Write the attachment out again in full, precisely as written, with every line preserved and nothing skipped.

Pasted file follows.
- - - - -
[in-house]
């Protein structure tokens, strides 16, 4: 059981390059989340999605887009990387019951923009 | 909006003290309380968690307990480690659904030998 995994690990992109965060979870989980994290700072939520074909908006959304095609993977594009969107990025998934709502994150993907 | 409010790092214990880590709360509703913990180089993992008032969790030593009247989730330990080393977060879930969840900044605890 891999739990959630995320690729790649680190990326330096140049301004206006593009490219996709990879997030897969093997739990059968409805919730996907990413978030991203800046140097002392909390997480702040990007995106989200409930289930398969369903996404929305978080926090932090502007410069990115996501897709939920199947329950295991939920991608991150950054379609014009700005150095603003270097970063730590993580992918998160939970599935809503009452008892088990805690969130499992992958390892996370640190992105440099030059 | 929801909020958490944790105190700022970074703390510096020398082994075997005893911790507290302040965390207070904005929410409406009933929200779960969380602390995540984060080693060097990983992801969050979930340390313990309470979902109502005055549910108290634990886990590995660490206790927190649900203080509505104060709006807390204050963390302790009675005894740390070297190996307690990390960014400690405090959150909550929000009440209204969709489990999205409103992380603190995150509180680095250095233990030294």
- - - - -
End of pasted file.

[in-house]
């Protein structure tokens, strides 16, 4: 059981390059989340999605887009990387019951923009 | 909006003290309380968690307990480690659904030998 995994690990992109965060979870989980994290700072939520074909908006959304095609993977594009969107990025998934709502994150993907 | 409010790092214990880590709360509703913990180089993992008032969790030593009247989730330990080393977060879930969840900044605890 891999739990959630995320690729790649680190990326330096140049301004206006593009490219996709990879997030897969093997739990059968409805919730996907990413978030991203800046140097002392909390997480702040990007995106989200409930289930398969369903996404929305978080926090932090502007410069990115996501897709939920199947329950295991939920991608991150950054379609014009700005150095603003270097970063730590993580992918998160939970599935809503009452008892088990805690969130499992992958390892996370640190992105440099030059 | 929801909020958490944790105190700022970074703390510096020398082994075997005893911790507290302040965390207070904005929410409406009933929200779960969380602390995540984060080693060097990983992801969050979930340390313990309470979902109502005055549910108290634990886990590995660490206790927190649900203080509505104060709006807390204050963390302790009675005894740390070297190996307690990390960014400690405090959150909550929000009440209204969709489990999205409103992380603190995150509180680095250095233990030294």